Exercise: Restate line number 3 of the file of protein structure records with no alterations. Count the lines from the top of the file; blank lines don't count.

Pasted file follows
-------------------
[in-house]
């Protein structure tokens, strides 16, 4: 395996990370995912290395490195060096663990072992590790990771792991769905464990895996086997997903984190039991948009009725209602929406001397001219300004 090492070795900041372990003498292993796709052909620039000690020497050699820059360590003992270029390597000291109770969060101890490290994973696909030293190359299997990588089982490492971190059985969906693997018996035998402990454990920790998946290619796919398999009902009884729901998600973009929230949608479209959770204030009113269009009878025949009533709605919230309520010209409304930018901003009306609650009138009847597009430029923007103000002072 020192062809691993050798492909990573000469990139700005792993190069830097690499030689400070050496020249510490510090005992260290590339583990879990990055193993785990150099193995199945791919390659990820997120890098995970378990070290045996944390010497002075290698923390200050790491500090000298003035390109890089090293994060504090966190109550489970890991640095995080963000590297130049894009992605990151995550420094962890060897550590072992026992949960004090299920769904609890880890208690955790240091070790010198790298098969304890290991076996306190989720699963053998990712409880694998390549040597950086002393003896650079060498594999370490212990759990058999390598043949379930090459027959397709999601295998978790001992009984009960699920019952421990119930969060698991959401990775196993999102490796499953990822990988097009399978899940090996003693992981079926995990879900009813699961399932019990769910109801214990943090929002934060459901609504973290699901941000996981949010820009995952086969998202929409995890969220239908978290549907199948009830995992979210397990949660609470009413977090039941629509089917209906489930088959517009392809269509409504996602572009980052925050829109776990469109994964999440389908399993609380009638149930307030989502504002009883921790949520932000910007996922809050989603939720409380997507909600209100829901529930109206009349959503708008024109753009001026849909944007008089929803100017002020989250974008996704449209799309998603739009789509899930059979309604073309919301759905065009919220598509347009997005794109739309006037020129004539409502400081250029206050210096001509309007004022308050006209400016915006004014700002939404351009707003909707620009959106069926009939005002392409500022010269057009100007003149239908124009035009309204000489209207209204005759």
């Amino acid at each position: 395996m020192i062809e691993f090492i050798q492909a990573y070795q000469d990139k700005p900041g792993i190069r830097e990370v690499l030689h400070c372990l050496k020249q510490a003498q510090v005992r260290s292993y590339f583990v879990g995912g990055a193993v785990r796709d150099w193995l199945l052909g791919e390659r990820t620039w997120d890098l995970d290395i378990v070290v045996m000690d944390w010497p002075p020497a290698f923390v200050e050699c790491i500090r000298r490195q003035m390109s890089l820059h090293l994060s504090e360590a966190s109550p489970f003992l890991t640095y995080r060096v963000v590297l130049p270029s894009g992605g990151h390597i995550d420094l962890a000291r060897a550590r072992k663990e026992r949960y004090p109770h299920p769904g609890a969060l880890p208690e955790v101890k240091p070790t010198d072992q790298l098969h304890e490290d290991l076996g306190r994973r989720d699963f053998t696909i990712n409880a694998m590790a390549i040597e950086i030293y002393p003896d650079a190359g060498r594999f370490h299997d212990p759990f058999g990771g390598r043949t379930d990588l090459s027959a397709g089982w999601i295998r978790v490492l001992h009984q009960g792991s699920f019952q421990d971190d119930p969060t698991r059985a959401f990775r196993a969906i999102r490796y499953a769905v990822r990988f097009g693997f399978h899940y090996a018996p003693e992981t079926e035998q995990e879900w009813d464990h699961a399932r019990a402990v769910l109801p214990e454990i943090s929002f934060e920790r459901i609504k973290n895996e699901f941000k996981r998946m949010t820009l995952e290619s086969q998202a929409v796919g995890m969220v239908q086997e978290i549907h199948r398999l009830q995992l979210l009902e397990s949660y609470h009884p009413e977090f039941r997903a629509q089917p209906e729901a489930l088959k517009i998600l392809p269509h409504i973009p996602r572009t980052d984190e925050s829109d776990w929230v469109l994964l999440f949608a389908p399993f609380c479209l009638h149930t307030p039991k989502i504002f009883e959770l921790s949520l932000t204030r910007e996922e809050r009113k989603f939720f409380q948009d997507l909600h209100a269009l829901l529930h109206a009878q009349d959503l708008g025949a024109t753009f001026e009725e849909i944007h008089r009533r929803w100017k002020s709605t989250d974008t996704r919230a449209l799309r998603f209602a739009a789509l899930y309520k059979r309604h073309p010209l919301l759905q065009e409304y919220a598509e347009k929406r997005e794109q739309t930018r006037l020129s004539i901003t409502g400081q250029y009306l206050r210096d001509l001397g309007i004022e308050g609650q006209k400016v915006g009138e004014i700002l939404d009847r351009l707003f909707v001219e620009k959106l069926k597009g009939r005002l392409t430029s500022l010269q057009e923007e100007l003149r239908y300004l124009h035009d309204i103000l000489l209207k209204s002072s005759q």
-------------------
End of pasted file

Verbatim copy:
């Amino acid at each position: 395996m020192i062809e691993f090492i050798q492909a990573y070795q000469d990139k700005p900041g792993i190069r830097e990370v690499l030689h400070c372990l050496k020249q510490a003498q510090v005992r260290s292993y590339f583990v879990g995912g990055a193993v785990r796709d150099w193995l199945l052909g791919e390659r990820t620039w997120d890098l995970d290395i378990v070290v045996m000690d944390w010497p002075p020497a290698f923390v200050e050699c790491i500090r000298r490195q003035m390109s890089l820059h090293l994060s504090e360590a966190s109550p489970f003992l890991t640095y995080r060096v963000v590297l130049p270029s894009g992605g990151h390597i995550d420094l962890a000291r060897a550590r072992k663990e026992r949960y004090p109770h299920p769904g609890a969060l880890p208690e955790v101890k240091p070790t010198d072992q790298l098969h304890e490290d290991l076996g306190r994973r989720d699963f053998t696909i990712n409880a694998m590790a390549i040597e950086i030293y002393p003896d650079a190359g060498r594999f370490h299997d212990p759990f058999g990771g390598r043949t379930d990588l090459s027959a397709g089982w999601i295998r978790v490492l001992h009984q009960g792991s699920f019952q421990d971190d119930p969060t698991r059985a959401f990775r196993a969906i999102r490796y499953a769905v990822r990988f097009g693997f399978h899940y090996a018996p003693e992981t079926e035998q995990e879900w009813d464990h699961a399932r019990a402990v769910l109801p214990e454990i943090s929002f934060e920790r459901i609504k973290n895996e699901f941000k996981r998946m949010t820009l995952e290619s086969q998202a929409v796919g995890m969220v239908q086997e978290i549907h199948r398999l009830q995992l979210l009902e397990s949660y609470h009884p009413e977090f039941r997903a629509q089917p209906e729901a489930l088959k517009i998600l392809p269509h409504i973009p996602r572009t980052d984190e925050s829109d776990w929230v469109l994964l999440f949608a389908p399993f609380c479209l009638h149930t307030p039991k989502i504002f009883e959770l921790s949520l932000t204030r910007e996922e809050r009113k989603f939720f409380q948009d997507l909600h209100a269009l829901l529930h109206a009878q009349d959503l708008g025949a024109t753009f001026e009725e849909i944007h008089r009533r929803w100017k002020s709605t989250d974008t996704r919230a449209l799309r998603f209602a739009a789509l899930y309520k059979r309604h073309p010209l919301l759905q065009e409304y919220a598509e347009k929406r997005e794109q739309t930018r006037l020129s004539i901003t409502g400081q250029y009306l206050r210096d001509l001397g309007i004022e308050g609650q006209k400016v915006g009138e004014i700002l939404d009847r351009l707003f909707v001219e620009k959106l069926k597009g009939r005002l392409t430029s500022l010269q057009e923007e100007l003149r239908y300004l124009h035009d309204i103000l000489l209207k209204s002072s005759q």